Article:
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I tried 5 meal delivery services and they doubled my usual food bill, but there's one I won't give up

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  • Before the pandemic, I ate restaurant food two to three times per day, grabbing cheap lunches and using coupons to score deals on dinner.
  • Once I was cooking all my meals at home, though, I found that I was spending a lot on groceries and getting bored of my own cooking.
  • So I decided to try out five meal delivery services, and while they were a decent swap for takeout, the portions were sometimes too small and they doubled my grocery bill for myself and my fiancé.
  • I am keeping my subscription to Mosaic though — it sends me five meals a week, enough for when I'm feeling lazy but don't want to order takeout.
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When the pandemic started shutting down restaurants in New York City in March, I had to change my meal situation — fast. I relied on eating out at least two to three times per day using a careful strategy of finding cheap lunch deals and scoring coupons for takeout dinners. I was spending more than I wanted to every month on food, but I moved around my budget and gave up spending on other things (like activities and clothing).

But when I found myself sheltering in place and cooking all my meals at home, I noticed that while my takeout budget fell to zero, I was still spending quite a lot on groceries to be able to create the same kind of meals I used to pick up from my favorite local spots.

After trying different grocery shopping techniques to save money and trying every single new recipe I could find to interest my taste buds, I wondered if turning to meal delivery services would be my happy medium. Would getting pre-made food delivered save me time and money? Would it curb my temptation to get takeout delivered from my favorite local spots? 

I decided to try out five different services — Freshly, Mosaic, Real Eats, Sun Basket, and Daily Harvest — over the course of a month to see if that was indeed true. Here's what I discovered.

Meal kits were a decent swap for takeout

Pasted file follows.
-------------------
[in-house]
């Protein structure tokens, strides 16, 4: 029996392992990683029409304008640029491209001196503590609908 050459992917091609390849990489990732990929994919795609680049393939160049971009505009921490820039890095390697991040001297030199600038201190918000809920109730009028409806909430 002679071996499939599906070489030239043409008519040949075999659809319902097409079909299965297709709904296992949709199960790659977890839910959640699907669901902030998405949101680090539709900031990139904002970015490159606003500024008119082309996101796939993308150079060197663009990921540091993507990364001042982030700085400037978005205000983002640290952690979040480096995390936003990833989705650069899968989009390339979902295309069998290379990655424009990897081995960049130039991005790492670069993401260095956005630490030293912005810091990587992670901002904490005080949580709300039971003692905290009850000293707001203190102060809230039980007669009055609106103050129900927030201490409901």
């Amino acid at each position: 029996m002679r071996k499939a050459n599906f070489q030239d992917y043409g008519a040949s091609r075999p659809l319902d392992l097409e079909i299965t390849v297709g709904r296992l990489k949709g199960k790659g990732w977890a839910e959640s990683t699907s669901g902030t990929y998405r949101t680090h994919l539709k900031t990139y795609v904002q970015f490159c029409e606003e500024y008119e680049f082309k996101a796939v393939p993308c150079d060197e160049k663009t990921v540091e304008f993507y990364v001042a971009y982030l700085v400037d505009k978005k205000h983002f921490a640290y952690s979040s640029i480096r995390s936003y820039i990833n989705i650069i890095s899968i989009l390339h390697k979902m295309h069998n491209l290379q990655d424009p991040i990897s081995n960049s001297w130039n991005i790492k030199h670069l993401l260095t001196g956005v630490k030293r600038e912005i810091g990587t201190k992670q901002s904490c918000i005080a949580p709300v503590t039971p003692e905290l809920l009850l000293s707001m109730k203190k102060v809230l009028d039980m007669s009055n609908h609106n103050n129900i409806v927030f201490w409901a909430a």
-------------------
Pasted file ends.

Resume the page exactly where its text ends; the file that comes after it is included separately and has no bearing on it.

While the meal services cost about 25% more per week than my individual grocery bill, I did find that using these services was a less expensive swap for ordering takeout. 

Services I tried, like Freshly or Mosaic (both charge $8.99 a meal), give you a similar dish (in size and ingredients) than what I'd order for lunch or dinner at my local restaurant for half the price. I decided to stock up on meal delivery services that offered frozen dishes so they would last longer and be a good option when I was craving takeout.

The portions weren't always big enough 

One of the biggest downsides to meal delivery services is the portion size. While the price might seem low enough to say yes to trying them out, once you get the meals, you realize they're more snack-sized than dinner-sized, which then means you need to spend money getting takeout or buying groceries to supplement your meals. 

One service I tried, Real Eats (which charges $9 a meal), was the best value. The portions were so large, I was usually able to either eat one meal as a satisfying dinner or split one meal into two lunches. 

I found deals, coupons, and offers to make it worthwhile

A lot of meal delivery services offer introductory offers or coupon codes that will help you save a big chunk of cash when you order. 

By spending a little bit of time searching for discount codes and asking friends for their referral codes, I was able to save anywhere between $15 and $40 on my first order with a lot of these meal delivery services. 

However, most codes were one-time use only, and then it was back to paying full price. When that was the case, I started to notice that I was spending more money on these services than I would be if I were cooking the meals myself.

It got expensive for 2 people

I cook one to two meals per day in coordination with my fiance (who I split the grocery bills with), and when I started trying out meal delivery services, I noticed how impractical it was for both of us to do this. 

Because we can share a lot of the items we buy at the store and then use the ingredients for multiple meals and make bigger portions, ordering food from these services for both of us almost doubled our usual food bill. If I lived alone it might make more sense to use a service like this, but when I'm cooking for two, it didn't work and cost way too much money to maintain. 

I'm keeping a service that provides one meal per day

In the end, I decided that no, it wouldn't save me money to use a meal delivery service over cooking the meals myself from scratch, but it would help adjust the amount I was spending on takeout. I decided to keep Mosaic, which provided me with five meals a week (eating one per day and cooking the rest of the meals myself). It has helped me expand my meal options, save me time, and allowed me to reduce my spending at local restaurants that charge New York City prices — even for takeout.

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